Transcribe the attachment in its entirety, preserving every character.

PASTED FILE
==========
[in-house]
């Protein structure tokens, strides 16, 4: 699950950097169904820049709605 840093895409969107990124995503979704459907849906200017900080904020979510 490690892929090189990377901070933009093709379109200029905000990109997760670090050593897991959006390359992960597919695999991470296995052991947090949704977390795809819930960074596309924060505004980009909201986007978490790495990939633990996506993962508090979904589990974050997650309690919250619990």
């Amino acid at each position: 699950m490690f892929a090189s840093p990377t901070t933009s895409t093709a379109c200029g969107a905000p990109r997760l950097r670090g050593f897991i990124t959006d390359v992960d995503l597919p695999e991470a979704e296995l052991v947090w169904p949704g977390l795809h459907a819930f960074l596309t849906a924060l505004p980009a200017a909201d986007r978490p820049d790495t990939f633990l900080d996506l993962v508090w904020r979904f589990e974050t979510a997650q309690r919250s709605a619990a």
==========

[in-house]
């Protein structure tokens, strides 16, 4: 699950950097169904820049709605 840093895409969107990124995503979704459907849906200017900080904020979510 490690892929090189990377901070933009093709379109200029905000990109997760670090050593897991959006390359992960597919695999991470296995052991947090949704977390795809819930960074596309924060505004980009909201986007978490790495990939633990996506993962508090979904589990974050997650309690919250619990």
């Amino acid at each position: 699950m490690f892929a090189s840093p990377t901070t933009s895409t093709a379109c200029g969107a905000p990109r997760l950097r670090g050593f897991i990124t959006d390359v992960d995503l597919p695999e991470a979704e296995l052991v947090w169904p949704g977390l795809h459907a819930f960074l596309t849906a924060l505004p980009a200017a909201d986007r978490p820049d790495t990939f633990l900080d996506l993962v508090w904020r979904f589990e974050t979510a997650q309690r919250s709605a619990a």